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Rotterdam is a city in the Netherlands, located in South Holland, within the Rhine–Meuse–Scheldt river delta at the North Sea. Its history goes back to 1270 when a dam was constructed in the Rotte river by people settled around it for safety. In 1340 Rotterdam was granted city rights by the Count of Holland and slowly grew into a major logistic and economic centre. Nowadays it is home to Europe's largest port and has a population of 633,471 (2014, city proper), ranking second in the Netherlands. The Greater Rijnmond area is home to approximately 1.4 million people and the Rotterdam The Hague Metropolitan Area makes for the 168th most populous urban area in the world. Rotterdam is part of the yet larger Randstad conurbation with a total population of 7,100,000.
The city of Rotterdam is known for the Erasmus University, riverside setting, lively cultural life and its maritime heritage. The near-complete destruction of Rotterdam's city centre during World War II (known as the Rotterdam Blitz) has resulted in a varied architectural landscape including sky-scrapers, which are an uncommon sight in other Dutch cities. Rotterdam is home to some world-famous architecture from renowned architects like Rem Koolhaas, Piet Blom, Ben van Berkel and others. Recently Rotterdam was listed eighth in The Rough Guide Top 10 Cities to Visit and fifth in Lonely Planet's Best in Travel 2016 and was voted 2015 European City of the Year by the Academy of Urbanism.
The port of Rotterdam is the largest cargo port in Europe and the 10th largest in the world. Rotterdam's logistic success is based on its strategic location on the North Sea, directly at the mouth of the Nieuwe Maas (New Meuse) channel leading into the Rhine-Meuse-Scheldt delta. The rivers Rhine, Meuse, and Scheldt give waterway access into the heart of Western Europe, including the highly industrialized Ruhr region. The extensive distribution system including rail, roads and waterways have earned Rotterdam the nickname "Gateway to Europe", and, conversely; "Gateway to the World" in Europe.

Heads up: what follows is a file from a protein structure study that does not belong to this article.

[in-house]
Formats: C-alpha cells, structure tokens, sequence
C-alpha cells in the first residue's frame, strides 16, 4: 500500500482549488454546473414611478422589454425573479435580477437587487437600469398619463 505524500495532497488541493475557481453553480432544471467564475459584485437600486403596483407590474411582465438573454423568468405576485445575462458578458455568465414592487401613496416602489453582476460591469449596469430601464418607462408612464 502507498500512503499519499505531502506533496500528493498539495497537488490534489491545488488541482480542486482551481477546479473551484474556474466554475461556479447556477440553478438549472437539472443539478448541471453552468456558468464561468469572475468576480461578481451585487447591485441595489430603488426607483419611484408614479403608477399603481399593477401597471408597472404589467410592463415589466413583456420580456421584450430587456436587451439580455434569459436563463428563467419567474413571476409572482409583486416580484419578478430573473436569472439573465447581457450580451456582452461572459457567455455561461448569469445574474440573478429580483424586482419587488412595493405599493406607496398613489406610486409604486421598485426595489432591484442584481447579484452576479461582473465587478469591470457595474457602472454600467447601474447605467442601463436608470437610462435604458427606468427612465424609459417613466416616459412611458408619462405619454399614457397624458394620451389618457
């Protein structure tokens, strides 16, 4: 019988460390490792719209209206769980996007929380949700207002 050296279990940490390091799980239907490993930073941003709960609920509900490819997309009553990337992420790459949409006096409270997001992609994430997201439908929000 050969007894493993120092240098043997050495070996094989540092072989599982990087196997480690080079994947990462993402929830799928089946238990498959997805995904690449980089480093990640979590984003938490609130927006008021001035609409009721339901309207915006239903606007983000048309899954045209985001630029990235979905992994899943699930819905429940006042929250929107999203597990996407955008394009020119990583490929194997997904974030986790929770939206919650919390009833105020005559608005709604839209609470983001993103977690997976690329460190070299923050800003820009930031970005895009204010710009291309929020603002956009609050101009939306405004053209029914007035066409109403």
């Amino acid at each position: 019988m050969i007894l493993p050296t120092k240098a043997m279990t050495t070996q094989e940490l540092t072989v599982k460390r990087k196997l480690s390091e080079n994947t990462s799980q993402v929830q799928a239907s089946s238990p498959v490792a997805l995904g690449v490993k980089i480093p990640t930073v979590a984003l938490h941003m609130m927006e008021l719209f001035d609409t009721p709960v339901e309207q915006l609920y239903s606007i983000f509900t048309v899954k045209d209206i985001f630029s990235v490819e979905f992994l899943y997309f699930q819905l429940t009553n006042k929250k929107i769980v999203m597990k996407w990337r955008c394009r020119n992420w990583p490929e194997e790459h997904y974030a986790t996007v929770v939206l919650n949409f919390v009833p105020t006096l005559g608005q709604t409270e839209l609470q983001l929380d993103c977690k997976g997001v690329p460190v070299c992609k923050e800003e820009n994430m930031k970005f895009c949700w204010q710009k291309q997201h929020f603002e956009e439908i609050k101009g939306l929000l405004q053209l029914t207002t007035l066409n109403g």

'Rotterdam' is divided into a northern and a southern part by the river Nieuwe Maas, connected by (from west to east): the Beneluxtunnel; the Maastunnel; the Erasmusbrug ('Erasmus Bridge'); a subway tunnel; the Willemsspoortunnel ('Willems railway tunnel'); the Willemsbrug ('Willems Bridge'); the Koninginnebrug ('Queen's Bridge'); and the Van Brienenoordbrug ('Van Brienenoord Bridge'). The former railway lift bridge De Hef ('the Lift') is preserved as a monument in lifted position between the Noordereiland ('North Island') and the south of Rotterdam.
The city centre is located on the northern bank of the Nieuwe Maas, although recent urban development has extended the centre to parts of southern Rotterdam known as De Kop van Zuid ('the Head of South', i.e. the northern part of southern Rotterdam). From its inland core, Rotterdam reaches the North Sea by a swathe of predominantly harbour area.
Built mostly behind dikes, large parts of the Rotterdam are below sea level. For instance, the Prins Alexander Polder in the northeast of Rotterdam extends 6 metres (20 ft) below sea level, or rather below Normaal Amsterdams Peil (NAP) or 'Amsterdam Ordnance Datum'. The lowest point in the Netherlands (6.76 metres (22.2 ft) below NAP) is situated just to the east of Rotterdam, in the municipality of Nieuwerkerk aan den IJssel.
The Rotte river no longer joins the Nieuwe Maas directly. Since the early 1980s, when the construction of Rotterdam's second subway line interfered with the Rotte's course, its waters have been pumped through a pipe into the Nieuwe Maas via the Boerengat.
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